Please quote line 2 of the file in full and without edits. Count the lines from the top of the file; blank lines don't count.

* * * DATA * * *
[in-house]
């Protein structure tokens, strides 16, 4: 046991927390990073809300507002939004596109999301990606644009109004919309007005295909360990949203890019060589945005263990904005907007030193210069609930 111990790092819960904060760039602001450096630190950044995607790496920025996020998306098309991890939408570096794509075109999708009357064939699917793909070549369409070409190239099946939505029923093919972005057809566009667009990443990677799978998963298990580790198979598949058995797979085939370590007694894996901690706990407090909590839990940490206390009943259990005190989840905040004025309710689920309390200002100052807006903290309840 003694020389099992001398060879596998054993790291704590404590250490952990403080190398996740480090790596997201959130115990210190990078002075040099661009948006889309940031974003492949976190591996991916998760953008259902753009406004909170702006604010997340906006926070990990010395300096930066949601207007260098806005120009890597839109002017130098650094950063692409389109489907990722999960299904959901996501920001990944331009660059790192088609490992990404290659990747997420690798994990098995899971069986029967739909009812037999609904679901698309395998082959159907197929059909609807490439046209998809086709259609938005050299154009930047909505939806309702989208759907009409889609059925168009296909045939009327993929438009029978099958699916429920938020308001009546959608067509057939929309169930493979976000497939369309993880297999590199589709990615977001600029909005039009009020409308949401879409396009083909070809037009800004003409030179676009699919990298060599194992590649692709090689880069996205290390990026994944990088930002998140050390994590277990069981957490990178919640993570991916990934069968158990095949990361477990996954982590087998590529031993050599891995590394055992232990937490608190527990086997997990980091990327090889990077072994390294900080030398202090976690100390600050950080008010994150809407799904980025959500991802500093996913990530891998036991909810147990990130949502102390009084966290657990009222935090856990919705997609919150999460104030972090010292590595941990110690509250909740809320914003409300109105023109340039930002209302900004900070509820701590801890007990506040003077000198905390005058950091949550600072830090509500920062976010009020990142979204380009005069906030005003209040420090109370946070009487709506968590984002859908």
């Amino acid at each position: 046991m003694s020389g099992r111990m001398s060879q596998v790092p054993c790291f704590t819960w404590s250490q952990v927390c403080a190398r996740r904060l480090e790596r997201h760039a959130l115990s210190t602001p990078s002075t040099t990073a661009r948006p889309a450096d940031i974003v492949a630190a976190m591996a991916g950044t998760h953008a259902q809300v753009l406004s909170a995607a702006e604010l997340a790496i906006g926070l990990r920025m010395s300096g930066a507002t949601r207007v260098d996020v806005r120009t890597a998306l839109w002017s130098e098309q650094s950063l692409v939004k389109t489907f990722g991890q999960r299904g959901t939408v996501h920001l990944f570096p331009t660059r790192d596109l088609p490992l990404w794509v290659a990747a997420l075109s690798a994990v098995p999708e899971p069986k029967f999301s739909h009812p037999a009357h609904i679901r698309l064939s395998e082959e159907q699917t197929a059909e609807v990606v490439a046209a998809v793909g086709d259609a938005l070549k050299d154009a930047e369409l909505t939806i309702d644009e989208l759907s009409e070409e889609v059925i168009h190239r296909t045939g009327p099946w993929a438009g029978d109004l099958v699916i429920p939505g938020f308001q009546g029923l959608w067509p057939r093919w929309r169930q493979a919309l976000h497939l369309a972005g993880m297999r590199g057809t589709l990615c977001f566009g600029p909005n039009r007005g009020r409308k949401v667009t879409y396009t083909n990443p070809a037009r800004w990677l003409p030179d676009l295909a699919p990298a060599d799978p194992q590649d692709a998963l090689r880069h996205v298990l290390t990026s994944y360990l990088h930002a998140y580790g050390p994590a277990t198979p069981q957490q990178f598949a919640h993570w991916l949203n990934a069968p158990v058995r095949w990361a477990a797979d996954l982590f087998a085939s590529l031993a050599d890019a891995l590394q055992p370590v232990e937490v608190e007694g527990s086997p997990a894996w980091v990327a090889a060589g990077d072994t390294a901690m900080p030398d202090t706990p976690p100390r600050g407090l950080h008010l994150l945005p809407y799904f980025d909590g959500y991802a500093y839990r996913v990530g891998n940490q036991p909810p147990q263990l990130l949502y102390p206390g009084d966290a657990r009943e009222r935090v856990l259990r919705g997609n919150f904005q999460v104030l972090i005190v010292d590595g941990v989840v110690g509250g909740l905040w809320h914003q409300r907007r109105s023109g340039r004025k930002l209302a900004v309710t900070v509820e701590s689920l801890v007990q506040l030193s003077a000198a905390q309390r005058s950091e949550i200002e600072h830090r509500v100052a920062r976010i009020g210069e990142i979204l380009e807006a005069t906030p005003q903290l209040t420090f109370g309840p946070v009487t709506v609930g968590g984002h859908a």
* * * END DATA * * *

């Protein structure tokens, strides 16, 4: 046991927390990073809300507002939004596109999301990606644009109004919309007005295909360990949203890019060589945005263990904005907007030193210069609930 111990790092819960904060760039602001450096630190950044995607790496920025996020998306098309991890939408570096794509075109999708009357064939699917793909070549369409070409190239099946939505029923093919972005057809566009667009990443990677799978998963298990580790198979598949058995797979085939370590007694894996901690706990407090909590839990940490206390009943259990005190989840905040004025309710689920309390200002100052807006903290309840 003694020389099992001398060879596998054993790291704590404590250490952990403080190398996740480090790596997201959130115990210190990078002075040099661009948006889309940031974003492949976190591996991916998760953008259902753009406004909170702006604010997340906006926070990990010395300096930066949601207007260098806005120009890597839109002017130098650094950063692409389109489907990722999960299904959901996501920001990944331009660059790192088609490992990404290659990747997420690798994990098995899971069986029967739909009812037999609904679901698309395998082959159907197929059909609807490439046209998809086709259609938005050299154009930047909505939806309702989208759907009409889609059925168009296909045939009327993929438009029978099958699916429920938020308001009546959608067509057939929309169930493979976000497939369309993880297999590199589709990615977001600029909005039009009020409308949401879409396009083909070809037009800004003409030179676009699919990298060599194992590649692709090689880069996205290390990026994944990088930002998140050390994590277990069981957490990178919640993570991916990934069968158990095949990361477990996954982590087998590529031993050599891995590394055992232990937490608190527990086997997990980091990327090889990077072994390294900080030398202090976690100390600050950080008010994150809407799904980025959500991802500093996913990530891998036991909810147990990130949502102390009084966290657990009222935090856990919705997609919150999460104030972090010292590595941990110690509250909740809320914003409300109105023109340039930002209302900004900070509820701590801890007990506040003077000198905390005058950091949550600072830090509500920062976010009020990142979204380009005069906030005003209040420090109370946070009487709506968590984002859908």